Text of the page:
Brought to you by: OLT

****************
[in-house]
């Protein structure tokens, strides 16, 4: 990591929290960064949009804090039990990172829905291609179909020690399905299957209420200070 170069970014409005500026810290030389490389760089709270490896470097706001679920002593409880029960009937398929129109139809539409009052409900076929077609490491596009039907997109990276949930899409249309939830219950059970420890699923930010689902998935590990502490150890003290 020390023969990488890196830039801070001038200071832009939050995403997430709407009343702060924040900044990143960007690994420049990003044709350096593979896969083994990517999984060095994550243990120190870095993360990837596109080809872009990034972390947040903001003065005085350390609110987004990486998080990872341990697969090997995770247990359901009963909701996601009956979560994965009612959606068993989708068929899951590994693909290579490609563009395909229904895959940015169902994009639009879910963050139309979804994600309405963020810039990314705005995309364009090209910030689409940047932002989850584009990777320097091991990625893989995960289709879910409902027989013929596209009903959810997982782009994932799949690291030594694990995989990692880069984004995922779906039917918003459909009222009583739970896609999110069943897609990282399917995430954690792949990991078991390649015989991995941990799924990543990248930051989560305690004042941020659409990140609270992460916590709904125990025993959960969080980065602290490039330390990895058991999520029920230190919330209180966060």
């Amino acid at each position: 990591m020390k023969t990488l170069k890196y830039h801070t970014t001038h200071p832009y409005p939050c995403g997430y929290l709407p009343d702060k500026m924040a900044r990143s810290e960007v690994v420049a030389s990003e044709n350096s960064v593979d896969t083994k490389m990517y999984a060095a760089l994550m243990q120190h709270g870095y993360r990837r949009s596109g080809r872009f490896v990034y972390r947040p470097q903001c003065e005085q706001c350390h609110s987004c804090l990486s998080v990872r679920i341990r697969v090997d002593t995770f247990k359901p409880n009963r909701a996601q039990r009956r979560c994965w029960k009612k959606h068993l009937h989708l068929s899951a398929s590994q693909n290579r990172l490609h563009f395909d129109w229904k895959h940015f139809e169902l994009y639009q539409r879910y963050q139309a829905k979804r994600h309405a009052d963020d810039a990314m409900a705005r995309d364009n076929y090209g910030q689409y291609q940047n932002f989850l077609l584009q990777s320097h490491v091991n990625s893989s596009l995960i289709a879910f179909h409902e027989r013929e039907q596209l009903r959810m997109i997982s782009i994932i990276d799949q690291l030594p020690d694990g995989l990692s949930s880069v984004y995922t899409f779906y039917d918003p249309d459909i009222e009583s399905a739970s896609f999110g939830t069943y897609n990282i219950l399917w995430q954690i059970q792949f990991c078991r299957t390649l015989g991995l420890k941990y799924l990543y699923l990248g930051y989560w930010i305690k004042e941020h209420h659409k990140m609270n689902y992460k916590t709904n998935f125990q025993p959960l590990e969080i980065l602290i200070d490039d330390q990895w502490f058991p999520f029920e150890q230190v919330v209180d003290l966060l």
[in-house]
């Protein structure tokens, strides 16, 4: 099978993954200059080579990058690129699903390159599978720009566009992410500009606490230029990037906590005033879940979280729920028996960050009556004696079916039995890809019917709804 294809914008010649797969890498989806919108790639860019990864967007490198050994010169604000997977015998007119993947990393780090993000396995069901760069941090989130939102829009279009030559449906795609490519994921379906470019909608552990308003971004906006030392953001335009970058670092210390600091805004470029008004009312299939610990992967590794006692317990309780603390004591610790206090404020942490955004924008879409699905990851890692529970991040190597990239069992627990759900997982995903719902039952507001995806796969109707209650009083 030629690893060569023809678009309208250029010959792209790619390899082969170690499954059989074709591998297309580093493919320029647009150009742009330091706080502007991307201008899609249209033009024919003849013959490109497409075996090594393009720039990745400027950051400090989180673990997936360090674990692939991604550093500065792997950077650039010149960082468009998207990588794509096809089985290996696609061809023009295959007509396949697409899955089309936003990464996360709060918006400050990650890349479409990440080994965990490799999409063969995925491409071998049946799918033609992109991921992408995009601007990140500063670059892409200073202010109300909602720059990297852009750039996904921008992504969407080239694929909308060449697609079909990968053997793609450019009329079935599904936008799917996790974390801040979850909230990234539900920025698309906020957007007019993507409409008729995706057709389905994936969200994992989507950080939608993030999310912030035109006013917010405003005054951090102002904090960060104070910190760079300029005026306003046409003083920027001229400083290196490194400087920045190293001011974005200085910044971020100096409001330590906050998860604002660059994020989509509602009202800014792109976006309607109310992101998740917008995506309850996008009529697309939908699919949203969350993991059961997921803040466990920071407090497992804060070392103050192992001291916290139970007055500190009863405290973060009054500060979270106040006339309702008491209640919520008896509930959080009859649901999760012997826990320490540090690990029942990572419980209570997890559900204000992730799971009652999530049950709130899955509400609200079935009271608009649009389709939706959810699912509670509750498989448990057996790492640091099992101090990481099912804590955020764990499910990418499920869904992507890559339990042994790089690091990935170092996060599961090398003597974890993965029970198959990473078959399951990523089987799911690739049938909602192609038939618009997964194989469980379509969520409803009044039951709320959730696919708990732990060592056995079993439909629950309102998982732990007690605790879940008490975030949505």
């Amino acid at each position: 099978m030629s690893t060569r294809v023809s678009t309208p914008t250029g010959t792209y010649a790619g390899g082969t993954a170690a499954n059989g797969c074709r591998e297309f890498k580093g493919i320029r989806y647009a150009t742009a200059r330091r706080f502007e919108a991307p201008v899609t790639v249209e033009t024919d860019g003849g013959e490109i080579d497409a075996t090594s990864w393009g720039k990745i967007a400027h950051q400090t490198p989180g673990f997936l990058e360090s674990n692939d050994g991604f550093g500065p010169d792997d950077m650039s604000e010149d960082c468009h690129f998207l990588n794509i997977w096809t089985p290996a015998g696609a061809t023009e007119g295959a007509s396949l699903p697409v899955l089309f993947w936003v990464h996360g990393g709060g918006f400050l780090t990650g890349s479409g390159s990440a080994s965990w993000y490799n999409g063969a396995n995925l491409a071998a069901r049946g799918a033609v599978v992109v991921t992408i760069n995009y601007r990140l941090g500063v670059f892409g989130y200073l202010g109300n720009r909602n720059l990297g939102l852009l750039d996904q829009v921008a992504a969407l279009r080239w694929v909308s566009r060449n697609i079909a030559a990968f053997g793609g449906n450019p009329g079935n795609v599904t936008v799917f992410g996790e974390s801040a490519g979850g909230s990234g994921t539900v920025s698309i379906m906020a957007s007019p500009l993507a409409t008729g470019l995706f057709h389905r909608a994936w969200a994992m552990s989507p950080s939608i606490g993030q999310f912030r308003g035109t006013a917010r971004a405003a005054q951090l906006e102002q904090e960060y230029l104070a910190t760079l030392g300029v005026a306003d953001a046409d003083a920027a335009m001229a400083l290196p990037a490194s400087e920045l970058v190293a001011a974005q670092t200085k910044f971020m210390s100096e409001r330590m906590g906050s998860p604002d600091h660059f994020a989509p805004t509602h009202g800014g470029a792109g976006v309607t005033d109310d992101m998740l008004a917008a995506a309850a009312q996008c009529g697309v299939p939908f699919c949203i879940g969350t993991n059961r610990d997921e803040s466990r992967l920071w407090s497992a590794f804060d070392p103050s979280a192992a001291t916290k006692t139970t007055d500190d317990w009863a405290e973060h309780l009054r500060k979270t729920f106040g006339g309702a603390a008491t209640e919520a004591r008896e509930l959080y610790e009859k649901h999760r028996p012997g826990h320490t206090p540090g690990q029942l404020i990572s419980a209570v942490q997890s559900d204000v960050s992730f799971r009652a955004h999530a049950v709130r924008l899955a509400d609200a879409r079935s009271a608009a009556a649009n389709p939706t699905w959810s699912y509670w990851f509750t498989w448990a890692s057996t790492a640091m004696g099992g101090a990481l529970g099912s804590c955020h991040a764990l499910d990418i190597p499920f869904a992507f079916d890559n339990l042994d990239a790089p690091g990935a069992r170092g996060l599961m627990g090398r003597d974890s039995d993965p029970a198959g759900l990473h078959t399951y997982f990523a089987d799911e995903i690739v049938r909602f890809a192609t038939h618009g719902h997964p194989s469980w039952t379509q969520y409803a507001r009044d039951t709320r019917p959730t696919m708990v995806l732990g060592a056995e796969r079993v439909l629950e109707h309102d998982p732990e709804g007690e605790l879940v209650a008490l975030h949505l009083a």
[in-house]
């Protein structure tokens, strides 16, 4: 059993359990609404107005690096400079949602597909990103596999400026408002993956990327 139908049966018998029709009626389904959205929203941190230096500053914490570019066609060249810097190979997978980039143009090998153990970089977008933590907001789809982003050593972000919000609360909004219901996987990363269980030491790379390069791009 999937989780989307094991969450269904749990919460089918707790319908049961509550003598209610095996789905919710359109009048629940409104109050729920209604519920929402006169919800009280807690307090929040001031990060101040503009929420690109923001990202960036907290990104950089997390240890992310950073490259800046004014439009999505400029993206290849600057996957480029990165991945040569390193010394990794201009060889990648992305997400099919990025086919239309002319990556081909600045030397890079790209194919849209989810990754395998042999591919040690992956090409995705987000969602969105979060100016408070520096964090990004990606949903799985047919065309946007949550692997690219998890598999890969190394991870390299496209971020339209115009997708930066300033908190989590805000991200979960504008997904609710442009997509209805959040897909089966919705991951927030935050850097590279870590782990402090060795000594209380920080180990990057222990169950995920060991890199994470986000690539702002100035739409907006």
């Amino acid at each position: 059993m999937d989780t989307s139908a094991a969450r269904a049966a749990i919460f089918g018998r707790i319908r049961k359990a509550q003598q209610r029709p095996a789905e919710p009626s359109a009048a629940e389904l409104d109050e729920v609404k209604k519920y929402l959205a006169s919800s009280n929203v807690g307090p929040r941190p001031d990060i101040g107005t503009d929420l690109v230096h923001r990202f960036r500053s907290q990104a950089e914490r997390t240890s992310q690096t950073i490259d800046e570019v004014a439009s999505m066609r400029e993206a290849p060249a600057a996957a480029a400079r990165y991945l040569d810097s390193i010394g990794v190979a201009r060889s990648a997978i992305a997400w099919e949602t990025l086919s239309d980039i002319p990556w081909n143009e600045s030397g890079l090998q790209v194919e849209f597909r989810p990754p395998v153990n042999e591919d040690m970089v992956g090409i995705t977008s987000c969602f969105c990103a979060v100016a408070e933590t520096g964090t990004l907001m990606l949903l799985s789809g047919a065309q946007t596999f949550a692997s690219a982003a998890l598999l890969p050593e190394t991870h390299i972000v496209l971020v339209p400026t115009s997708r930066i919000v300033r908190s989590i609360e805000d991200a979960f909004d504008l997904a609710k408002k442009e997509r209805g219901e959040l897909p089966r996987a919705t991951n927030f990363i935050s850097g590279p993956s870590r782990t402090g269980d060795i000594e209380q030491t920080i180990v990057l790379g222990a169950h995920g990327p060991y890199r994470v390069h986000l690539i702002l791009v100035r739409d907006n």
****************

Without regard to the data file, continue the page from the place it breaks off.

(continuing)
Emily Dickinson once wrote, "If I read a book [and] it makes my whole body so cold no fire ever can warm me I know that is poetry. If I feel physically as if the top of my head were taken off, I know that is poetry." Can that experience be true of computing as well? Can the experience of computing reveal metaphors, compelling forms, rhymes, even meter in our encounters with knowledge, virtual worlds, and each other? Do some people resist a deep exploration of computers for the same reason they shy away from poetry? In A Poet’s Guide to Poetry, Mary Kinzie writes, “I believe the craft of writing is actually to entice readers into the same domain as the creative imagination.” Is there a similar craft of computing, a digital imagination no less creative than the verbal, musical, and artistic varieties we have known for centuries? I believe the answer to all those questions is “yes.” I will share my thoughts with you, listen to your ideas and engage with your questions, take us through some opportunities for creativity, and seek some provisional conclusions with you. By the end of our time together, I hope you will feel the exploration has yielded at least a few valuable insights into learning, teaching, creativity, poetry, computing, and the schools we have built—and may yet build.